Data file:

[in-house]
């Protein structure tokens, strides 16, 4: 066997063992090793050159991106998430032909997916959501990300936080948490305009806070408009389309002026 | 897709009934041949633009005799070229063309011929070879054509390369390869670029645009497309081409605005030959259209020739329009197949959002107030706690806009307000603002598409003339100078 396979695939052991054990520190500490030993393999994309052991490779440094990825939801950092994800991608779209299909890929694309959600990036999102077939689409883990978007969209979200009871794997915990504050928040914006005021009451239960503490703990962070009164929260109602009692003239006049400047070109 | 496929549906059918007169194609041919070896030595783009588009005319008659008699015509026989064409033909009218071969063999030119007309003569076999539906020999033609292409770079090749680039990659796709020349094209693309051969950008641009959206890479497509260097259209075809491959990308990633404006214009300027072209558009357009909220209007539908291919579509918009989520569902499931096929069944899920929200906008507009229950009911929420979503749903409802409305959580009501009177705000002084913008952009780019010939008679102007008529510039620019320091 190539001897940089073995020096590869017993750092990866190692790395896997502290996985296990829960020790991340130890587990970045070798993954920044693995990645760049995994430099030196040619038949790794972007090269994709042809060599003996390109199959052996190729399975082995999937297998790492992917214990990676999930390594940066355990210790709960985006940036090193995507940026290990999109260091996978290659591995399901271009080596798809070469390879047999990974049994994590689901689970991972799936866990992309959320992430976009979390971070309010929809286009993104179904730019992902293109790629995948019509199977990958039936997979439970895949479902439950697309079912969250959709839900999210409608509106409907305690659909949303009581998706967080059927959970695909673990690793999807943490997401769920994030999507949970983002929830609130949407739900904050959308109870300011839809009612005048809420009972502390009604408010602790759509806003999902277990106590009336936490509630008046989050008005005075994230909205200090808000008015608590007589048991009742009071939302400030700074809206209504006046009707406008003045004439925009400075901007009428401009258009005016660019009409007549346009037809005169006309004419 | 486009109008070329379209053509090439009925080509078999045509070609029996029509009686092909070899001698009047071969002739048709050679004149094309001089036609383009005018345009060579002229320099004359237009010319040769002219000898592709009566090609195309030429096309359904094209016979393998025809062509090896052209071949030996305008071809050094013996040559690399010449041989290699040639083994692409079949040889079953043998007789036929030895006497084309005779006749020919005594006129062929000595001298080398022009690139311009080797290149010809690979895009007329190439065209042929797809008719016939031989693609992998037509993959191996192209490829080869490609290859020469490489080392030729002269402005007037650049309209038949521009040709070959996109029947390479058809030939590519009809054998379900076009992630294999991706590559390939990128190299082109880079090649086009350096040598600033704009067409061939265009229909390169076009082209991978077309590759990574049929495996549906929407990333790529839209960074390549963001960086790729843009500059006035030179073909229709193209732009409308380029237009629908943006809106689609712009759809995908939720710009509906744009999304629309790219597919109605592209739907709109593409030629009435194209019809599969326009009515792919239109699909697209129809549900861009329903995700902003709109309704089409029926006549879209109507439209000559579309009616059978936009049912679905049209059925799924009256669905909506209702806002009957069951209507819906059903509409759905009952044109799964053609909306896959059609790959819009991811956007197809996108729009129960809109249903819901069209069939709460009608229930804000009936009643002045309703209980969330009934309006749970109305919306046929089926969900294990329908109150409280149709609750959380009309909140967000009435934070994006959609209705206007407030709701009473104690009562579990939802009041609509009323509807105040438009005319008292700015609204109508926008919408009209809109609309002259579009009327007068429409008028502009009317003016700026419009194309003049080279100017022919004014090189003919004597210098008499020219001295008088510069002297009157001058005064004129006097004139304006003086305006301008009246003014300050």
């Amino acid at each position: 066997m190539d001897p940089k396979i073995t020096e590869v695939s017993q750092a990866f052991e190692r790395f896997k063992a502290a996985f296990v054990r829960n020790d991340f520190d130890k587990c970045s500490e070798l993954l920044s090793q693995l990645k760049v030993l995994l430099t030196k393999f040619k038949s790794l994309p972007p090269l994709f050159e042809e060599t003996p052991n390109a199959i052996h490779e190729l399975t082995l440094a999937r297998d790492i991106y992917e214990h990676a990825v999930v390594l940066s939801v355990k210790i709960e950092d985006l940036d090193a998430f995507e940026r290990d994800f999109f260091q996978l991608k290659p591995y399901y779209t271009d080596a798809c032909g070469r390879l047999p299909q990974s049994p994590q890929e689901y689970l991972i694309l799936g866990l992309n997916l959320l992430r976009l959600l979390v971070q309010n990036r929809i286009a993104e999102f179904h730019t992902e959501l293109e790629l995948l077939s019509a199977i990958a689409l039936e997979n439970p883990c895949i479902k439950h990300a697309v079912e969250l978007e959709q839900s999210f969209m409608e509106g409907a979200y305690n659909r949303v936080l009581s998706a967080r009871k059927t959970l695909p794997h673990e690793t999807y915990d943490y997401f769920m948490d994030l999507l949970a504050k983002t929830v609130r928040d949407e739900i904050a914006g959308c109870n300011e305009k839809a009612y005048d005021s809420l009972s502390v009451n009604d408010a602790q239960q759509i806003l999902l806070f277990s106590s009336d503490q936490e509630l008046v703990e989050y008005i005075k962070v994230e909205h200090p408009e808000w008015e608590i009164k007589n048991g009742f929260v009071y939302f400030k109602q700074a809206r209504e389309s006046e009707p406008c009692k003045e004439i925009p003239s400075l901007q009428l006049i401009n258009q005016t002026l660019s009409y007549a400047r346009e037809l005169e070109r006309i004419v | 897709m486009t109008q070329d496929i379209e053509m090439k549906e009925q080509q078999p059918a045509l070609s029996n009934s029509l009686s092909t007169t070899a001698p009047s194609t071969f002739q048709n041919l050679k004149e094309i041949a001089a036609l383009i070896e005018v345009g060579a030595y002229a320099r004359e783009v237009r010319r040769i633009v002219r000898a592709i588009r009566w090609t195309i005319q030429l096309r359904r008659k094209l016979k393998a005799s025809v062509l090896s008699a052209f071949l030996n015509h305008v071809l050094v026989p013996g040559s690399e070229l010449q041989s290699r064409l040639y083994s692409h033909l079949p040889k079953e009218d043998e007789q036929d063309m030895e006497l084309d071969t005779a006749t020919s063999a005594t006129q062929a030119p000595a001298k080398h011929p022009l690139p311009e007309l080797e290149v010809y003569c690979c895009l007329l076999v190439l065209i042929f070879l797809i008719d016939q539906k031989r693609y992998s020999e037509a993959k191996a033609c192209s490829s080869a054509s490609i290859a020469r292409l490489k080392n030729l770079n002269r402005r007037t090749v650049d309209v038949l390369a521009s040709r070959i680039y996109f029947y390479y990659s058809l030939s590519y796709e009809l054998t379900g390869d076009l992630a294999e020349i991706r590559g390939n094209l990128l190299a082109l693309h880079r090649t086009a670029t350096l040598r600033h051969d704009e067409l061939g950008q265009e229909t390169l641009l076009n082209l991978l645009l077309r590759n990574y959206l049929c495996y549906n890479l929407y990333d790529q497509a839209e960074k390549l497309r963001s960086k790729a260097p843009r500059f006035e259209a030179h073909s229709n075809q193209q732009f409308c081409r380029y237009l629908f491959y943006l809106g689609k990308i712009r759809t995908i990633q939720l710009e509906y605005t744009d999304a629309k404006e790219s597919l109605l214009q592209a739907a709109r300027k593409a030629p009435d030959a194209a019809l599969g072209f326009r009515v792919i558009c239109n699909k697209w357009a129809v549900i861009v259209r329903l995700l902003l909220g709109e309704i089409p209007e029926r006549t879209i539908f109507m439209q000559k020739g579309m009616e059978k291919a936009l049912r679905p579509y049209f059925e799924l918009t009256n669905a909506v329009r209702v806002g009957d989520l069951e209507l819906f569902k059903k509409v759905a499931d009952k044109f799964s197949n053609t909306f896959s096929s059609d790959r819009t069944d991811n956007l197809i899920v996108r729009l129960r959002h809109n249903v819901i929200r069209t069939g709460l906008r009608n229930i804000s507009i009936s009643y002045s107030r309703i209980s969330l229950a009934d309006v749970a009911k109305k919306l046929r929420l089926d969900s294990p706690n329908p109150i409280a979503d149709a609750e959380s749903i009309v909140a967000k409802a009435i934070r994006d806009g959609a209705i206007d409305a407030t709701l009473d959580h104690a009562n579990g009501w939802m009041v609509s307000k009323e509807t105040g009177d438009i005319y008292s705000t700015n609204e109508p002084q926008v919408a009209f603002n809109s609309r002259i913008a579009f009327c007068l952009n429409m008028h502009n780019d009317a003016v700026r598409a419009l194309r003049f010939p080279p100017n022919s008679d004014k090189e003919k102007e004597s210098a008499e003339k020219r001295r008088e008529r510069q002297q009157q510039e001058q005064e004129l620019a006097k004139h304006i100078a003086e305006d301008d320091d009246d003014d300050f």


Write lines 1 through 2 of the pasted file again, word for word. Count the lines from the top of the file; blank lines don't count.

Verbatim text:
[in-house]
């Protein structure tokens, strides 16, 4: 066997063992090793050159991106998430032909997916959501990300936080948490305009806070408009389309002026 | 897709009934041949633009005799070229063309011929070879054509390369390869670029645009497309081409605005030959259209020739329009197949959002107030706690806009307000603002598409003339100078 396979695939052991054990520190500490030993393999994309052991490779440094990825939801950092994800991608779209299909890929694309959600990036999102077939689409883990978007969209979200009871794997915990504050928040914006005021009451239960503490703990962070009164929260109602009692003239006049400047070109 | 496929549906059918007169194609041919070896030595783009588009005319008659008699015509026989064409033909009218071969063999030119007309003569076999539906020999033609292409770079090749680039990659796709020349094209693309051969950008641009959206890479497509260097259209075809491959990308990633404006214009300027072209558009357009909220209007539908291919579509918009989520569902499931096929069944899920929200906008507009229950009911929420979503749903409802409305959580009501009177705000002084913008952009780019010939008679102007008529510039620019320091 190539001897940089073995020096590869017993750092990866190692790395896997502290996985296990829960020790991340130890587990970045070798993954920044693995990645760049995994430099030196040619038949790794972007090269994709042809060599003996390109199959052996190729399975082995999937297998790492992917214990990676999930390594940066355990210790709960985006940036090193995507940026290990999109260091996978290659591995399901271009080596798809070469390879047999990974049994994590689901689970991972799936866990992309959320992430976009979390971070309010929809286009993104179904730019992902293109790629995948019509199977990958039936997979439970895949479902439950697309079912969250959709839900999210409608509106409907305690659909949303009581998706967080059927959970695909673990690793999807943490997401769920994030999507949970983002929830609130949407739900904050959308109870300011839809009612005048809420009972502390009604408010602790759509806003999902277990106590009336936490509630008046989050008005005075994230909205200090808000008015608590007589048991009742009071939302400030700074809206209504006046009707406008003045004439925009400075901007009428401009258009005016660019009409007549346009037809005169006309004419 | 486009109008070329379209053509090439009925080509078999045509070609029996029509009686092909070899001698009047071969002739048709050679004149094309001089036609383009005018345009060579002229320099004359237009010319040769002219000898592709009566090609195309030429096309359904094209016979393998025809062509090896052209071949030996305008071809050094013996040559690399010449041989290699040639083994692409079949040889079953043998007789036929030895006497084309005779006749020919005594006129062929000595001298080398022009690139311009080797290149010809690979895009007329190439065209042929797809008719016939031989693609992998037509993959191996192209490829080869490609290859020469490489080392030729002269402005007037650049309209038949521009040709070959996109029947390479058809030939590519009809054998379900076009992630294999991706590559390939990128190299082109880079090649086009350096040598600033704009067409061939265009229909390169076009082209991978077309590759990574049929495996549906929407990333790529839209960074390549963001960086790729843009500059006035030179073909229709193209732009409308380029237009629908943006809106689609712009759809995908939720710009509906744009999304629309790219597919109605592209739907709109593409030629009435194209019809599969326009009515792919239109699909697209129809549900861009329903995700902003709109309704089409029926006549879209109507439209000559579309009616059978936009049912679905049209059925799924009256669905909506209702806002009957069951209507819906059903509409759905009952044109799964053609909306896959059609790959819009991811956007197809996108729009129960809109249903819901069209069939709460009608229930804000009936009643002045309703209980969330009934309006749970109305919306046929089926969900294990329908109150409280149709609750959380009309909140967000009435934070994006959609209705206007407030709701009473104690009562579990939802009041609509009323509807105040438009005319008292700015609204109508926008919408009209809109609309002259579009009327007068429409008028502009009317003016700026419009194309003049080279100017022919004014090189003919004597210098008499020219001295008088510069002297009157001058005064004129006097004139304006003086305006301008009246003014300050």